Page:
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On the Horizon: The Synthetic Opioid U-49900


Synthetic opioid use continues to be a problem in the United States. New designer opioids continue to be released as "research chemicals" by vendors, leading to widespread use and potentially devastating consequences. U-49900 is a new synthetic opioid with limited clinical data available. Herein, we provide an overview of U-49900, the anecdotal accounts of U-49900 use that clinicians need to be made aware of, and a call for the federal government to take immediate action in curtailing the use of U-49900.


The continued use of opioids continues to rise. In the United States alone, approximately 33,000 people died due to opioid-related deaths in 2015 [1]. Although this statistic accounts for the deaths associated with prescription and illegal opioids, it does not include deaths associated with the use of synthetic opioids, which continue to be developed.

A new synthetic opioid gaining presence is U-49900 (Figure 1). U-49900 is a structural analogue of U-47700, another synthetic opioid recently scheduled by the drug enforcement administration (DEA) to address toxicity-related fatalities as a result of its inappropriate use in the past two years [2]. The Upjohn Company, Michigan, USA, developed both U-47700 and U-49900; however, U-49900 is not scheduled federally [1]. U-49900 never received food and drug administration (FDA) approval, and, presently, no clinical trial data exists for it.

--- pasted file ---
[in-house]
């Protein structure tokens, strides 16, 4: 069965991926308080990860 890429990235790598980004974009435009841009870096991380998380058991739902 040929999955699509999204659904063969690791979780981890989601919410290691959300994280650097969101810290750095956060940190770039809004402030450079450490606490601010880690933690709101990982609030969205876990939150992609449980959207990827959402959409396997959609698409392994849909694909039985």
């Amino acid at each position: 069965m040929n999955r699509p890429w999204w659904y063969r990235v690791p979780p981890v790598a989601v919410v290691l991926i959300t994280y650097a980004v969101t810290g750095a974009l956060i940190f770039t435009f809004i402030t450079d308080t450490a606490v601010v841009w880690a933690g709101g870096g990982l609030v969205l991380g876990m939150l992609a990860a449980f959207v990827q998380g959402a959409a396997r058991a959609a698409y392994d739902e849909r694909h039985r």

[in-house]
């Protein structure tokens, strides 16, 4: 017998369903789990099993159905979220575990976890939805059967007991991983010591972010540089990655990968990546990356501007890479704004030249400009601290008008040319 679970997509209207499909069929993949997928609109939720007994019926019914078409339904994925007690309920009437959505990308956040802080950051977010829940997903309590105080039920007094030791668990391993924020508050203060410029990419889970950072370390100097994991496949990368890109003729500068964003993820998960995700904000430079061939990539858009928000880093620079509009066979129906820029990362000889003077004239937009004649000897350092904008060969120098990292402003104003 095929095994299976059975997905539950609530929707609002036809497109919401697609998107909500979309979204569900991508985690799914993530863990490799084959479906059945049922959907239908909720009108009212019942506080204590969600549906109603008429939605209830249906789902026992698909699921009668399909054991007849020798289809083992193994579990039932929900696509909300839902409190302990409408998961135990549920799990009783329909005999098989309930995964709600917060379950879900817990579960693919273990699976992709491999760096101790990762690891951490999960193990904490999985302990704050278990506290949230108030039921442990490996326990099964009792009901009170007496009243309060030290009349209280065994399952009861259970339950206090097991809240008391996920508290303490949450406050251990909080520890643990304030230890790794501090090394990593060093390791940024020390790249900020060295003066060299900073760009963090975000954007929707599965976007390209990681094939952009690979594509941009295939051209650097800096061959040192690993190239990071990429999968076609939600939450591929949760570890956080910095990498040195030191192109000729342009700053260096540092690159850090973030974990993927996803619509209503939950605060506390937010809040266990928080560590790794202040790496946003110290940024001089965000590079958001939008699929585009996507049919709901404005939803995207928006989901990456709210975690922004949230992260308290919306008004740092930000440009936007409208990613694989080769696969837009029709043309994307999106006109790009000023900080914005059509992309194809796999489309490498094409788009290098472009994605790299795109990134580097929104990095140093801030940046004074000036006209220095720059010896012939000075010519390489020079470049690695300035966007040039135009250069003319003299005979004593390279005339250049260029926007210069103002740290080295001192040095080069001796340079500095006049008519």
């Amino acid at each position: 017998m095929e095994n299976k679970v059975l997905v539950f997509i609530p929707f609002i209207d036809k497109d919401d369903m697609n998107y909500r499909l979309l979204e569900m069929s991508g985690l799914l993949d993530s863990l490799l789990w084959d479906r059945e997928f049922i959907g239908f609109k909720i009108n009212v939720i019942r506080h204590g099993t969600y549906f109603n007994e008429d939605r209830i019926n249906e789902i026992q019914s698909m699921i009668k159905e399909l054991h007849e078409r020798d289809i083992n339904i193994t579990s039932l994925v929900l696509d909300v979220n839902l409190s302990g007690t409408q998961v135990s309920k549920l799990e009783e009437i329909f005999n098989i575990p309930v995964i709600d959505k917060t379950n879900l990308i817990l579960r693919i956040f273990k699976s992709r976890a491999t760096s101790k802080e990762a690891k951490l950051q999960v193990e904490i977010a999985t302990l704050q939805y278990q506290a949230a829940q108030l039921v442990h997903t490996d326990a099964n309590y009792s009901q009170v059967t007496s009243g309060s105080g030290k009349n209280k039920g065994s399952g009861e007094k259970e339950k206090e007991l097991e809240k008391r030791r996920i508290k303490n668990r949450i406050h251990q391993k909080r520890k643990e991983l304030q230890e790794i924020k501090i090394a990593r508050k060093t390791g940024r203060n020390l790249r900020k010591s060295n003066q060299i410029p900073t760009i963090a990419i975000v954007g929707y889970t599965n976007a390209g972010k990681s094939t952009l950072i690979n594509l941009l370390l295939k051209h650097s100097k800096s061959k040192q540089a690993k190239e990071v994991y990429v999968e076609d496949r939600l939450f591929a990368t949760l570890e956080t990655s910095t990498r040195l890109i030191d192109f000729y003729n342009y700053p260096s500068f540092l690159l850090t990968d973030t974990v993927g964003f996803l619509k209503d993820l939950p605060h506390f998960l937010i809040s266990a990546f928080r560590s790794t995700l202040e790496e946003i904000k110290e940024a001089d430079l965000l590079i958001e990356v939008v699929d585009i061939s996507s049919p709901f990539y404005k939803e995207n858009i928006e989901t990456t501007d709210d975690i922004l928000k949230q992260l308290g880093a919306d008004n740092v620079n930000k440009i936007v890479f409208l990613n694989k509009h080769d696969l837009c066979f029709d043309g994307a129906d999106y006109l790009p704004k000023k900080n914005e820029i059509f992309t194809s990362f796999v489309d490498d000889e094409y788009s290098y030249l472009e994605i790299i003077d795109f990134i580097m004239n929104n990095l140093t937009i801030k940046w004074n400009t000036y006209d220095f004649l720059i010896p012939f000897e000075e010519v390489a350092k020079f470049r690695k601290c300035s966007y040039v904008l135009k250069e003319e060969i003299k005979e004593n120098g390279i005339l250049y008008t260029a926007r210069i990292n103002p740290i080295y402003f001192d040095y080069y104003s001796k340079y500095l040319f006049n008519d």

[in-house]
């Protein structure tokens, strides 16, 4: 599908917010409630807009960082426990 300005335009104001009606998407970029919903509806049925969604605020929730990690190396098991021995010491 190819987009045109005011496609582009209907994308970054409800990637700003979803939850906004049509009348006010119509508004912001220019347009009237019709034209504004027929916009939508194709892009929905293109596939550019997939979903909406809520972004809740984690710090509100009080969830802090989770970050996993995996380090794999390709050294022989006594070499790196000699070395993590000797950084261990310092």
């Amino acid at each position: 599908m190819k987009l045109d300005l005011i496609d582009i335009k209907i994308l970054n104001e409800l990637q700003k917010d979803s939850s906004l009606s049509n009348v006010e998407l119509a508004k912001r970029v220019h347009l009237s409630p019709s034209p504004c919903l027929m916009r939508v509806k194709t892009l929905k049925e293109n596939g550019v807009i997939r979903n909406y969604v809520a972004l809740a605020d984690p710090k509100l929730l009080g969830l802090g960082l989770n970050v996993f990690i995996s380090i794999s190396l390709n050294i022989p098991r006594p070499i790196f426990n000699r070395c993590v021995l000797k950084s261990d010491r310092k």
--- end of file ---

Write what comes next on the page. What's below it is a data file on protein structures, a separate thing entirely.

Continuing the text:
Although preclinical data on rodents exist for U-47700, describing its potency and pharmacodynamics [3], no preclinical data associated with the development of U-49900 exists. Currently, the only published clinical data available on U-49900 is a singular case report from the United States of a 31-year-old male who ingested U-49900 and returned a positive metabolite from a urine specimen; there were no reported signs or symptoms associated with the use of U-49900 [1]. Given that the potency of U-47700 is theorized to be 7.5 times that of morphine and the structural similarities between U-47700 and U-49900, there is cause for concern regarding the risks associated with U-49900 use [1].

Very little is known about U-49900's toxicoepidemiology. A simple online search of “U-49900” retrieved multiple results advertising U-49900 as a “research chemical.” Some of the vendors listed U-49900 as a “hot-selling” item, having an “effect stronger than U-47700,” and of being “top-quality.” Purchasing U-49900 is straightforward; however, this is not surprising since it follows a similar trend to that of other synthetic opioids made readily available for purchase as a supposed “research chemical.”

Interestingly, individuals are willing to take the risk of trying U-49900 and posting about their experience online. The popular website Reddit currently hosts a forum known as “ResearchChemicals” where individuals describe their experiences with synthetic agents [4]. A search for “U-49900” within this particular forum revealed individuals describing little to no effect from U-49900 at doses ranging from 5 mg to 75 mg by intravenous injection, insufflation, or oral ingestion. Furthermore, individuals state that the odor of U-49900 is caustic, it provides no analgesic relief, can cause loss of smell/taste, can cause nerve damage, and can produce a foam-like substance in the lungs [4]. Although these claims are anecdotal in nature, this information can provide clues to clinicians who may encounter patients taking U-49900.